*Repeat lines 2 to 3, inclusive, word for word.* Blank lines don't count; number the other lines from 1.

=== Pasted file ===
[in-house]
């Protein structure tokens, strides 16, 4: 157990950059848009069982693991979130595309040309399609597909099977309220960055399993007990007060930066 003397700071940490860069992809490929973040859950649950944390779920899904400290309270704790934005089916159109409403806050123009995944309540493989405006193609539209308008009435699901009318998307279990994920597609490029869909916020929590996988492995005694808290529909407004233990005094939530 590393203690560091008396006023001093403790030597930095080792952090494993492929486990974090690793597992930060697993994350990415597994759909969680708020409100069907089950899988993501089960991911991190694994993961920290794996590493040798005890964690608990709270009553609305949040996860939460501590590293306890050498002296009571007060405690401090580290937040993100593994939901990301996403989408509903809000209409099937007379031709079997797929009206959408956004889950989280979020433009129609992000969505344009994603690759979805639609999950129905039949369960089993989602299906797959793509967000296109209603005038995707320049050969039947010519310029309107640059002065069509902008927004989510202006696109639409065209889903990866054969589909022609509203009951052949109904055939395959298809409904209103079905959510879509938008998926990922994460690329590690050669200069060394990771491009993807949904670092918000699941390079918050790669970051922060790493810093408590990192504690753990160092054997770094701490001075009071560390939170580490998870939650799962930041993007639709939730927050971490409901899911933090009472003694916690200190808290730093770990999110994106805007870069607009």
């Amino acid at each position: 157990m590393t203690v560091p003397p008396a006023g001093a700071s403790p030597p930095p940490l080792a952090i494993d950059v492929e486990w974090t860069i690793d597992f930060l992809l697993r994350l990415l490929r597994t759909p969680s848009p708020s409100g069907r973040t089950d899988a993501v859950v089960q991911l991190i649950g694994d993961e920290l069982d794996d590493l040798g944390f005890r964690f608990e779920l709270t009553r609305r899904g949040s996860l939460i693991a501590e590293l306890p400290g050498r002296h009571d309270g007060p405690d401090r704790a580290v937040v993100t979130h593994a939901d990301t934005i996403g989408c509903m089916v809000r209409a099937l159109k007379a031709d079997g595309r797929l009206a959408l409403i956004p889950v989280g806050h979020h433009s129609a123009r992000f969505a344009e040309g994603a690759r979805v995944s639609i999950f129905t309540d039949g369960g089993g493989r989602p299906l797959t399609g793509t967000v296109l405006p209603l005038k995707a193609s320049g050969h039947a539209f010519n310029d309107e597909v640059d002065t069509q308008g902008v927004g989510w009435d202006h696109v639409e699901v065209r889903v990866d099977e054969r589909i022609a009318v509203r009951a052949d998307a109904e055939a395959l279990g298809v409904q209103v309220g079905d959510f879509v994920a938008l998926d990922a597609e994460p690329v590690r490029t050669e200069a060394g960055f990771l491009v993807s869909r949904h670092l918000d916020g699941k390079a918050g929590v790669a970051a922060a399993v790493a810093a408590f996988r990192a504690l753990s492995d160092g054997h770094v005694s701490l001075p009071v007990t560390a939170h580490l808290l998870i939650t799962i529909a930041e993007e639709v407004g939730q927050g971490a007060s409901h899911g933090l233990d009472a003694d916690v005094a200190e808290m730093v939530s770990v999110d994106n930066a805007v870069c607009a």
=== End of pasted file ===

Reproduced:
């Protein structure tokens, strides 16, 4: 157990950059848009069982693991979130595309040309399609597909099977309220960055399993007990007060930066 003397700071940490860069992809490929973040859950649950944390779920899904400290309270704790934005089916159109409403806050123009995944309540493989405006193609539209308008009435699901009318998307279990994920597609490029869909916020929590996988492995005694808290529909407004233990005094939530 590393203690560091008396006023001093403790030597930095080792952090494993492929486990974090690793597992930060697993994350990415597994759909969680708020409100069907089950899988993501089960991911991190694994993961920290794996590493040798005890964690608990709270009553609305949040996860939460501590590293306890050498002296009571007060405690401090580290937040993100593994939901990301996403989408509903809000209409099937007379031709079997797929009206959408956004889950989280979020433009129609992000969505344009994603690759979805639609999950129905039949369960089993989602299906797959793509967000296109209603005038995707320049050969039947010519310029309107640059002065069509902008927004989510202006696109639409065209889903990866054969589909022609509203009951052949109904055939395959298809409904209103079905959510879509938008998926990922994460690329590690050669200069060394990771491009993807949904670092918000699941390079918050790669970051922060790493810093408590990192504690753990160092054997770094701490001075009071560390939170580490998870939650799962930041993007639709939730927050971490409901899911933090009472003694916690200190808290730093770990999110994106805007870069607009």
């Amino acid at each position: 157990m590393t203690v560091p003397p008396a006023g001093a700071s403790p030597p930095p940490l080792a952090i494993d950059v492929e486990w974090t860069i690793d597992f930060l992809l697993r994350l990415l490929r597994t759909p969680s848009p708020s409100g069907r973040t089950d899988a993501v859950v089960q991911l991190i649950g694994d993961e920290l069982d794996d590493l040798g944390f005890r964690f608990e779920l709270t009553r609305r899904g949040s996860l939460i693991a501590e590293l306890p400290g050498r002296h009571d309270g007060p405690d401090r704790a580290v937040v993100t979130h593994a939901d990301t934005i996403g989408c509903m089916v809000r209409a099937l159109k007379a031709d079997g595309r797929l009206a959408l409403i956004p889950v989280g806050h979020h433009s129609a123009r992000f969505a344009e040309g994603a690759r979805v995944s639609i999950f129905t309540d039949g369960g089993g493989r989602p299906l797959t399609g793509t967000v296109l405006p209603l005038k995707a193609s320049g050969h039947a539209f010519n310029d309107e597909v640059d002065t069509q308008g902008v927004g989510w009435d202006h696109v639409e699901v065209r889903v990866d099977e054969r589909i022609a009318v509203r009951a052949d998307a109904e055939a395959l279990g298809v409904q209103v309220g079905d959510f879509v994920a938008l998926d990922a597609e994460p690329v590690r490029t050669e200069a060394g960055f990771l491009v993807s869909r949904h670092l918000d916020g699941k390079a918050g929590v790669a970051a922060a399993v790493a810093a408590f996988r990192a504690l753990s492995d160092g054997h770094v005694s701490l001075p009071v007990t560390a939170h580490l808290l998870i939650t799962i529909a930041e993007e639709v407004g939730q927050g971490a007060s409901h899911g933090l233990d009472a003694d916690v005094a200190e808290m730093v939530s770990v999110d994106n930066a805007v870069c607009a």